ShadowStage Productions 
The UK's first professional company dedicated to contemporary shadow theatre techniques 

Hang Ups - Short Film featuring contemporary shadow theatre

View our entry to the RSA/Nominet Trust Competition, 2011
Not a conventional story.
Not a conventional approach.
Not conventional theatre.

Here's how the kind of Contemporary Shadow Theatre work we do can shed light on something totally different:


Contact us to find out how Contemporary Shadow Theatre work can help shed light on YOUR ideas - whether in commerce; business; classical, contemporary, or other music, including music videos; documentary or other film or even Academia. We're always keen to take the work we do into different areas, reach new audiences and collaborate with others. We'd be delighted to hear from you.
It starts...

... with the first light hitting the first object... with Pliny's love story of a Corinthian girl who traces around the shadow of her lover on a wall to keep him near her when he goes off to war... with Plato's cave in which our perception of reality is likened to shadows cast by events outside the cave. Our engagement with shadow is inextricably linked to perceptions of time and space, form and feeling, reality and illusion. Why is it we find shadows so powerful?
There are many reasons - one of the most compelling, perhaps, is that the shadow of a human being projected on a screen leaves so much more to the imagination than the theatrical experience of seeing an actor on stage, in set and costume. There is also the magic of illusion that is intrinsic to the form.

Where we stand in relation to shadow theatre

Shadow theatre comes in many forms - most people are familiar with the traditional forms of shadow puppetry, famous in the Far East; or hand puppetry, popular in Paris in the early 20th Century with a strong living tradition in Japan today.
Shadow Stage Productions respects these traditions but situates itself firmly in a different field - that of Contemporary Shadow Theatre.
Contemporary Shadow Theatre is a technique that developed thanks to the invention of the halogen bulb which allowed a clear shadow to be cast irrespective of the distance an object was from the screen. Previously, objects had to be placed against the screen to get a clear shadow.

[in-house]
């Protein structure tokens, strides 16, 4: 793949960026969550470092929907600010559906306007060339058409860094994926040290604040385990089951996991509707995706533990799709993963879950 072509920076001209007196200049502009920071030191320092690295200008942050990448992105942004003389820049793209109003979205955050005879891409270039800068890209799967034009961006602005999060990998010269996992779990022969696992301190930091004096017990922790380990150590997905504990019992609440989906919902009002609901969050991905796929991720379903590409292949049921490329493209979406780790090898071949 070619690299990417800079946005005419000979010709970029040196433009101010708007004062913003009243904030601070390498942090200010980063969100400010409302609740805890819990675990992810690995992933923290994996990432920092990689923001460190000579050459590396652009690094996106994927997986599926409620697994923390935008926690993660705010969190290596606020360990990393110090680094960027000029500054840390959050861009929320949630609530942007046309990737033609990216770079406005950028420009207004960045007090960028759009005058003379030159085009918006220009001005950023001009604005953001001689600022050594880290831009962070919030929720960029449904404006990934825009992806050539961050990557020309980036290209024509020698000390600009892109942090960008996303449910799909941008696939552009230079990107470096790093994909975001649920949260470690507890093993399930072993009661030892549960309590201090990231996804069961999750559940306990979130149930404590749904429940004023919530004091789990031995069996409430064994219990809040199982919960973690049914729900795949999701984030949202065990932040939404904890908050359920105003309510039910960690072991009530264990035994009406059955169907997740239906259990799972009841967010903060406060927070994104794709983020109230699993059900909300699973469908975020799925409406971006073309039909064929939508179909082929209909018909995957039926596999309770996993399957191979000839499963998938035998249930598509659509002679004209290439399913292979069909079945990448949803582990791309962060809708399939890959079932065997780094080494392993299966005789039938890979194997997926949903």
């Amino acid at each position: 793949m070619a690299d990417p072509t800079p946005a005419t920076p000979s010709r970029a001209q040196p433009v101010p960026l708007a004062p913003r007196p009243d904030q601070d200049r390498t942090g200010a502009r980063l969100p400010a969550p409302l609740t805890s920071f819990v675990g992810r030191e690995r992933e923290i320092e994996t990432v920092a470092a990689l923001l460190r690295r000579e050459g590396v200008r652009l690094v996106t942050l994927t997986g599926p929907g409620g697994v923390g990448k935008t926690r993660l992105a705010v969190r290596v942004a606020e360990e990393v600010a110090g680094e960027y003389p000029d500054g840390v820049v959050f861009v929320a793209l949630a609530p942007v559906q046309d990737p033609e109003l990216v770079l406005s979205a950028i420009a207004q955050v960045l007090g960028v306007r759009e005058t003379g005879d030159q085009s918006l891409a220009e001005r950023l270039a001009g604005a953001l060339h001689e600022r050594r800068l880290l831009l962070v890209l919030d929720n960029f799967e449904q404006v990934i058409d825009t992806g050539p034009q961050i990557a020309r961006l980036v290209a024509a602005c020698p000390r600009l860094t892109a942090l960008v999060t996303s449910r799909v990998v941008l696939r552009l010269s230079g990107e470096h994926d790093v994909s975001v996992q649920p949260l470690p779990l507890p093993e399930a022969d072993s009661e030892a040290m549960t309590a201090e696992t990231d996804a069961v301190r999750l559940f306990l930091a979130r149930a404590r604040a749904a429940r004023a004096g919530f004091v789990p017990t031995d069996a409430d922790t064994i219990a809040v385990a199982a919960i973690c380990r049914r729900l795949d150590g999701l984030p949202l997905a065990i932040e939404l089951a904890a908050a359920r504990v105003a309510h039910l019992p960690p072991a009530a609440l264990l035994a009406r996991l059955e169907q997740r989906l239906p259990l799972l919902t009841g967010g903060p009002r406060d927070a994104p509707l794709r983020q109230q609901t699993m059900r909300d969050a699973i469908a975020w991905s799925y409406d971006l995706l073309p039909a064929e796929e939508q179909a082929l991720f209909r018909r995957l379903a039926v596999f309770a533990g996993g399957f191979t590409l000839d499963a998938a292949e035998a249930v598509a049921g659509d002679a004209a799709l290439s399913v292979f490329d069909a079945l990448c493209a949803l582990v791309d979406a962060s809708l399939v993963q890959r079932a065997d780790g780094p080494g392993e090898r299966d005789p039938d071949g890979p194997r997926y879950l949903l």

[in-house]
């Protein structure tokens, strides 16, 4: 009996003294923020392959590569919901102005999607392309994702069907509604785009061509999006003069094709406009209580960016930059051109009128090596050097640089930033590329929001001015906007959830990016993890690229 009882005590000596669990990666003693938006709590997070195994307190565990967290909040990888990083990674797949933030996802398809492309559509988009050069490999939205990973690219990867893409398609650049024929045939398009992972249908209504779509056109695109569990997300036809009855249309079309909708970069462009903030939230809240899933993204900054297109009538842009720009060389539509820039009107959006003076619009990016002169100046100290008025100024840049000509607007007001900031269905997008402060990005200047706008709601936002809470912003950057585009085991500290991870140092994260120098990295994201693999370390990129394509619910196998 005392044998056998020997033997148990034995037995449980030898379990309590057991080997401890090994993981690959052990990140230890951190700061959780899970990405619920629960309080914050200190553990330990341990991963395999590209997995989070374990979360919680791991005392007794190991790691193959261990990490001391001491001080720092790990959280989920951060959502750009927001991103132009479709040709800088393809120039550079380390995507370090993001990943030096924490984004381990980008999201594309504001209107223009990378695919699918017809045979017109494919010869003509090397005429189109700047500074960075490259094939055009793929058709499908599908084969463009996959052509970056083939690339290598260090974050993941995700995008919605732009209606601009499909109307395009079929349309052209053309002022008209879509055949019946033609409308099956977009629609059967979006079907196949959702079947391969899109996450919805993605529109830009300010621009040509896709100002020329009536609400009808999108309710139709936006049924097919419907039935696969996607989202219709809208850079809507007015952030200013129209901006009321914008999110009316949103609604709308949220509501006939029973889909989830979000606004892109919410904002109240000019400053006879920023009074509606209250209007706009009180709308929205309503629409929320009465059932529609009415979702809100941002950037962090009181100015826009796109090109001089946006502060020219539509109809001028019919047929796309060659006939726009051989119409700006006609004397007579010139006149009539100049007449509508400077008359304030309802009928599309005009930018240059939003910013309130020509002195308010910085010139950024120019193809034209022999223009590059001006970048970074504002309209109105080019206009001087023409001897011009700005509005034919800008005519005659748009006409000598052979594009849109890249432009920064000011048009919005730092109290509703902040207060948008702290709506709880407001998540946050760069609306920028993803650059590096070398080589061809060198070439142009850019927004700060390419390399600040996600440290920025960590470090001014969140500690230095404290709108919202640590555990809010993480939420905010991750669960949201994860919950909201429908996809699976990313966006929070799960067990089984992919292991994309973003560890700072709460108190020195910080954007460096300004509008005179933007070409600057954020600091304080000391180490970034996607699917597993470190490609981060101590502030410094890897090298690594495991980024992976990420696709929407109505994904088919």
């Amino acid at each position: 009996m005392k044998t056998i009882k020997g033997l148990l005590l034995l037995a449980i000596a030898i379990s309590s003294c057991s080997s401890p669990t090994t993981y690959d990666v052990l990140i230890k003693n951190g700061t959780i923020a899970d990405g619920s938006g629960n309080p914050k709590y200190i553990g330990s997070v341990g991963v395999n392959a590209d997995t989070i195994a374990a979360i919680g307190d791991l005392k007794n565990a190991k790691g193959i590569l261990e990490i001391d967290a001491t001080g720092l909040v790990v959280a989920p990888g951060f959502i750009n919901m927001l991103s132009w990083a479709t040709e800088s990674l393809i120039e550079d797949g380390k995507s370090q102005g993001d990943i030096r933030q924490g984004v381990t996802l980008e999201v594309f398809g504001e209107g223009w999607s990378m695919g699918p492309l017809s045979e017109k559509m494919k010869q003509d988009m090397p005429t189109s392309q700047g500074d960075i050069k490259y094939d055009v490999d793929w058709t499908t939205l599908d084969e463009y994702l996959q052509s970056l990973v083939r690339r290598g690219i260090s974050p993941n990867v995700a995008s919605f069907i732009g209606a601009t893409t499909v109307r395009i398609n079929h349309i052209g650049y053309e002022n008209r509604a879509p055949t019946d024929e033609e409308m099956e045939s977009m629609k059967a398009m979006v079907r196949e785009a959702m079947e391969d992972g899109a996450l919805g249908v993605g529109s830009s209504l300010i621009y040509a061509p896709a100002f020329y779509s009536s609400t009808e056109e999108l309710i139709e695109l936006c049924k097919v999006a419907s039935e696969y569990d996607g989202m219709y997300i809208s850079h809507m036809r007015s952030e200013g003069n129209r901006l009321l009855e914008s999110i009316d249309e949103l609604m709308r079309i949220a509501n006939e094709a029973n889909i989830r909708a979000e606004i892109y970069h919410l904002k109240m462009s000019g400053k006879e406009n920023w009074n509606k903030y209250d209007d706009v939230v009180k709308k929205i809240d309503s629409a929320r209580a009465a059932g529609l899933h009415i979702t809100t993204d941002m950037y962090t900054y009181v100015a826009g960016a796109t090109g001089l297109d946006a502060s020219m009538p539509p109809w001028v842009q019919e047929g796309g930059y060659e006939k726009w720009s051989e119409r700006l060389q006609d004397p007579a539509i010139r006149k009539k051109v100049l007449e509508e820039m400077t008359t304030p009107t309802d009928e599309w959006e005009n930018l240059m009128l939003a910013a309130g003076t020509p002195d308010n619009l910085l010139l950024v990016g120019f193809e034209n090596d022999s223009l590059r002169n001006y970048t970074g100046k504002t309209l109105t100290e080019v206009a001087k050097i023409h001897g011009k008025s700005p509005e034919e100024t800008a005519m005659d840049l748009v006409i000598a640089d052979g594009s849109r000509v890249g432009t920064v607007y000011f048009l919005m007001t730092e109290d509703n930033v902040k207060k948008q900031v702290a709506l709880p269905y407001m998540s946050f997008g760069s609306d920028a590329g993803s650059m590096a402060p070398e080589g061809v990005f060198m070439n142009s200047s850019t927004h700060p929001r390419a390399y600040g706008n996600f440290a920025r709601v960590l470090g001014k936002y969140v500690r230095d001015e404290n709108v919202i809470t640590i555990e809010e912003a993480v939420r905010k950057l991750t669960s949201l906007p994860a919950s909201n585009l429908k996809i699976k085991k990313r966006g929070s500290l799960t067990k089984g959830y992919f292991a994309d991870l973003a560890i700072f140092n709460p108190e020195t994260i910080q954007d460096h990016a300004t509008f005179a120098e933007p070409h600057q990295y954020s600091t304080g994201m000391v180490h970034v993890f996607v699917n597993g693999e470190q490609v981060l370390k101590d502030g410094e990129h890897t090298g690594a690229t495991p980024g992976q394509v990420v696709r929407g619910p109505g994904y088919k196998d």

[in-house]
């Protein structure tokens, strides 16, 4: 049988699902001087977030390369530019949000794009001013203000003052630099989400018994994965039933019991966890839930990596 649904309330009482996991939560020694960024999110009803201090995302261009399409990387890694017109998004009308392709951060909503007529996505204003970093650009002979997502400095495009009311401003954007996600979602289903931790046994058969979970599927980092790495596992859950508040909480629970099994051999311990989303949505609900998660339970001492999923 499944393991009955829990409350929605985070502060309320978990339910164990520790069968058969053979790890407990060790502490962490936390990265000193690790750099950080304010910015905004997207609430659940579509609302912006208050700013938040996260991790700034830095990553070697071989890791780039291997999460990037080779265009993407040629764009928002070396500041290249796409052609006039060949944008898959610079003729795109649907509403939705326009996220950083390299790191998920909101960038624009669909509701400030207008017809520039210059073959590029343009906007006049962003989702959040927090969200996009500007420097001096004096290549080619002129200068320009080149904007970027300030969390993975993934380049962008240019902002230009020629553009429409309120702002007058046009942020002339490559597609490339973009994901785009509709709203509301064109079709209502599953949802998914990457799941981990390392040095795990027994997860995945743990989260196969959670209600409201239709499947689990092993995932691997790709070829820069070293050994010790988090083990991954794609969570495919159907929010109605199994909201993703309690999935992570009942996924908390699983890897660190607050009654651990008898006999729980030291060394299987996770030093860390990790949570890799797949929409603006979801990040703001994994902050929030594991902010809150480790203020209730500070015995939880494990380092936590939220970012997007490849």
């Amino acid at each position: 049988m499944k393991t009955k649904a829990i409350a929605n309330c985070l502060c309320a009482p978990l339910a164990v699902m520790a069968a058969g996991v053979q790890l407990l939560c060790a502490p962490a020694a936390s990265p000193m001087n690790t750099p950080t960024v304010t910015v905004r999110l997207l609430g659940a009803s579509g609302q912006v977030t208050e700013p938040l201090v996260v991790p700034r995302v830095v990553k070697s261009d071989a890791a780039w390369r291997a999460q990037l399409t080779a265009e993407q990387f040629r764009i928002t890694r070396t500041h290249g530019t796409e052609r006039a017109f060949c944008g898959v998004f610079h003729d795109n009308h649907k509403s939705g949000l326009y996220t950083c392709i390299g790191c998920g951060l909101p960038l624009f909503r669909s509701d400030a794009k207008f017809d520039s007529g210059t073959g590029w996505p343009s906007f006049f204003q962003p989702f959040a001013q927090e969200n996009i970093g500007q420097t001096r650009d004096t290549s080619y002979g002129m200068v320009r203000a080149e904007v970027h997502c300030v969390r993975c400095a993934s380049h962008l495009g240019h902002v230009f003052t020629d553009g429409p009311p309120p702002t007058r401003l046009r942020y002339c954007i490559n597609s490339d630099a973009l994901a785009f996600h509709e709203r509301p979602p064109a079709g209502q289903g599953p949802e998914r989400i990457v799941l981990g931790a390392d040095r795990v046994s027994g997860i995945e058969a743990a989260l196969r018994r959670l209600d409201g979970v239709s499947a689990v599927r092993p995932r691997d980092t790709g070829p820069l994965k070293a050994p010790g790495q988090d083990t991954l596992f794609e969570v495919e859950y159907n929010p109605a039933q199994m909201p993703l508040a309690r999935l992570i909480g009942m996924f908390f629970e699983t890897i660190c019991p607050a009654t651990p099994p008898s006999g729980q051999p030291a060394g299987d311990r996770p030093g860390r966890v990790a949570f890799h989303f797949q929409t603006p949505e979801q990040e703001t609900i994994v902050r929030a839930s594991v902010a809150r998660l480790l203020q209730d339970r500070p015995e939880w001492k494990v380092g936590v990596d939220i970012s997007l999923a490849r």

The new advances allowed performers to explore new potential avenues of work ... early experiments included performers breaking through screens, working with moveable screens, bringing the performer/storyteller to the fore, and not limiting themselves to projecting shadows on a flat background, even taking contemporary shadow theatre to the open air and creating 'son et lumiere' type shows using the form in late night performances in open spaces.
ShadowStage Productions positions itself clearly in this path of development. We are keen to work with traditional techniques, master the world of contemporary shadow theatre and actively seek to break new ground in the form, to give life to an entire piece from staging to mise-en-scene to text and performance through the medium of contemporary shadow theatre. Questions which lead our exploration are perennial ones, to do with space and time, and our relation to them ... what we want to explore is how shadows can cast light on this, how they can help us break through new ground.

Turning traditional theatre on its head

Contemporary Shadow Theatre, in many ways, reverses the conventional theatrical norms that actors are generally trained in. At Shadow Stage Productions, we think this is exciting!
How often do you have an opportunity to totally rethink what you've been doing? How often do costume designers and lighting designers get to lead the development of a production? How often can illustrators and model makers take active part in a theatrical production? With Contemporary Shadow Theatre, this is the norm. We wouldn't have it any other way!

Interested in using contemporary shadow theatre?
Leon Conrad, founder of ShadowStage is available for consultancy and advice.
To contact Leon, use the contact form here.

Picture Info
Closing Scene from 'Under The Arabian Moon'
The Roundhouse, August 2009
Shadow Theatre Performer: Monooka
Photo Credit: Andre Stefano